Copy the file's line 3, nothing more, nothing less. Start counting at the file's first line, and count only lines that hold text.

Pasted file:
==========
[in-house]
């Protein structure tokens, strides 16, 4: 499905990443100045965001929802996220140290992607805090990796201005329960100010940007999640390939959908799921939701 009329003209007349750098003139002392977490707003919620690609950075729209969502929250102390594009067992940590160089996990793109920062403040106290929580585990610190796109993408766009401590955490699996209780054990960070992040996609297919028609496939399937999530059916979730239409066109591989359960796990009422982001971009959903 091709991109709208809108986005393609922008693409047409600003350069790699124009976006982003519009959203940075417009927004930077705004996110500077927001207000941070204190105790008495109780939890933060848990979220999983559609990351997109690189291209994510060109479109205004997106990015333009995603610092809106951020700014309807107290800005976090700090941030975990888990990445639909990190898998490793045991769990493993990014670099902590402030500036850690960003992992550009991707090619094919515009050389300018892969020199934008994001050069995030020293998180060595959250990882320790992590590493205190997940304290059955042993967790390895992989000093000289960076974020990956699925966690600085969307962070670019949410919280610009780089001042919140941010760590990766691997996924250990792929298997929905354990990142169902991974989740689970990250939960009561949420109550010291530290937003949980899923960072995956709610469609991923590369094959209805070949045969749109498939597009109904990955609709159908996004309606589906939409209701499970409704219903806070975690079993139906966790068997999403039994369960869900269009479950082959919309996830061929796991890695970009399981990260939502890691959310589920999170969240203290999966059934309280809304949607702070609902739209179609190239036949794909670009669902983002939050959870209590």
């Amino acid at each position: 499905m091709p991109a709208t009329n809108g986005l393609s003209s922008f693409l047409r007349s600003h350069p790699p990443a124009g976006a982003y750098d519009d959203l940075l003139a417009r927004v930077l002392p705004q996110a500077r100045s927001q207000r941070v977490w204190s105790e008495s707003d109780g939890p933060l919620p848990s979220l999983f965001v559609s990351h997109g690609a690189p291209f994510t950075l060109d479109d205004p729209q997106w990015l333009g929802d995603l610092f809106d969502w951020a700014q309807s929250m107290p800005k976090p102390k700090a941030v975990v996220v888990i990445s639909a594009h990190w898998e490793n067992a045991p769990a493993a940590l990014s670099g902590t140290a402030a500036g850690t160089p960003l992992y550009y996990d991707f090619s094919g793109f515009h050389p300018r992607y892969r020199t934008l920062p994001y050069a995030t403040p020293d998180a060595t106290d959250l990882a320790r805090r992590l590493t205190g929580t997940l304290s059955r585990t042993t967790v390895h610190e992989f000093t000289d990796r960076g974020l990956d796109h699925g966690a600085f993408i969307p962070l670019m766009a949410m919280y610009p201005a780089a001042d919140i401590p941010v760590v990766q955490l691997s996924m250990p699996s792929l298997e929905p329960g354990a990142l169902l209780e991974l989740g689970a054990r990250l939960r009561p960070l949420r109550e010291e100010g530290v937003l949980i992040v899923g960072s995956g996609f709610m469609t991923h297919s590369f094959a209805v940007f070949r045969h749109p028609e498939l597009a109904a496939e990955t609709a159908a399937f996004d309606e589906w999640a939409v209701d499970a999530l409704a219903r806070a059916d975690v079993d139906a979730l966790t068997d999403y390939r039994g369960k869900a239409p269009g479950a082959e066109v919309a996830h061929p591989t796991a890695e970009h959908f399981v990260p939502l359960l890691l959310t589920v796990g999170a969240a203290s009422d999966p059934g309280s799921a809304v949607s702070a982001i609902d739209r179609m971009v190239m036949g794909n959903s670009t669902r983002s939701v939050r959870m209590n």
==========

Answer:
């Amino acid at each position: 499905m091709p991109a709208t009329n809108g986005l393609s003209s922008f693409l047409r007349s600003h350069p790699p990443a124009g976006a982003y750098d519009d959203l940075l003139a417009r927004v930077l002392p705004q996110a500077r100045s927001q207000r941070v977490w204190s105790e008495s707003d109780g939890p933060l919620p848990s979220l999983f965001v559609s990351h997109g690609a690189p291209f994510t950075l060109d479109d205004p729209q997106w990015l333009g929802d995603l610092f809106d969502w951020a700014q309807s929250m107290p800005k976090p102390k700090a941030v975990v996220v888990i990445s639909a594009h990190w898998e490793n067992a045991p769990a493993a940590l990014s670099g902590t140290a402030a500036g850690t160089p960003l992992y550009y996990d991707f090619s094919g793109f515009h050389p300018r992607y892969r020199t934008l920062p994001y050069a995030t403040p020293d998180a060595t106290d959250l990882a320790r805090r992590l590493t205190g929580t997940l304290s059955r585990t042993t967790v390895h610190e992989f000093t000289d990796r960076g974020l990956d796109h699925g966690a600085f993408i969307p962070l670019m766009a949410m919280y610009p201005a780089a001042d919140i401590p941010v760590v990766q955490l691997s996924m250990p699996s792929l298997e929905p329960g354990a990142l169902l209780e991974l989740g689970a054990r990250l939960r009561p960070l949420r109550e010291e100010g530290v937003l949980i992040v899923g960072s995956g996609f709610m469609t991923h297919s590369f094959a209805v940007f070949r045969h749109p028609e498939l597009a109904a496939e990955t609709a159908a399937f996004d309606e589906w999640a939409v209701d499970a999530l409704a219903r806070a059916d975690v079993d139906a979730l966790t068997d999403y390939r039994g369960k869900a239409p269009g479950a082959e066109v919309a996830h061929p591989t796991a890695e970009h959908f399981v990260p939502l359960l890691l959310t589920v796990g999170a969240a203290s009422d999966p059934g309280s799921a809304v949607s702070a982001i609902d739209r179609m971009v190239m036949g794909n959903s670009t669902r983002s939701v939050r959870m209590n």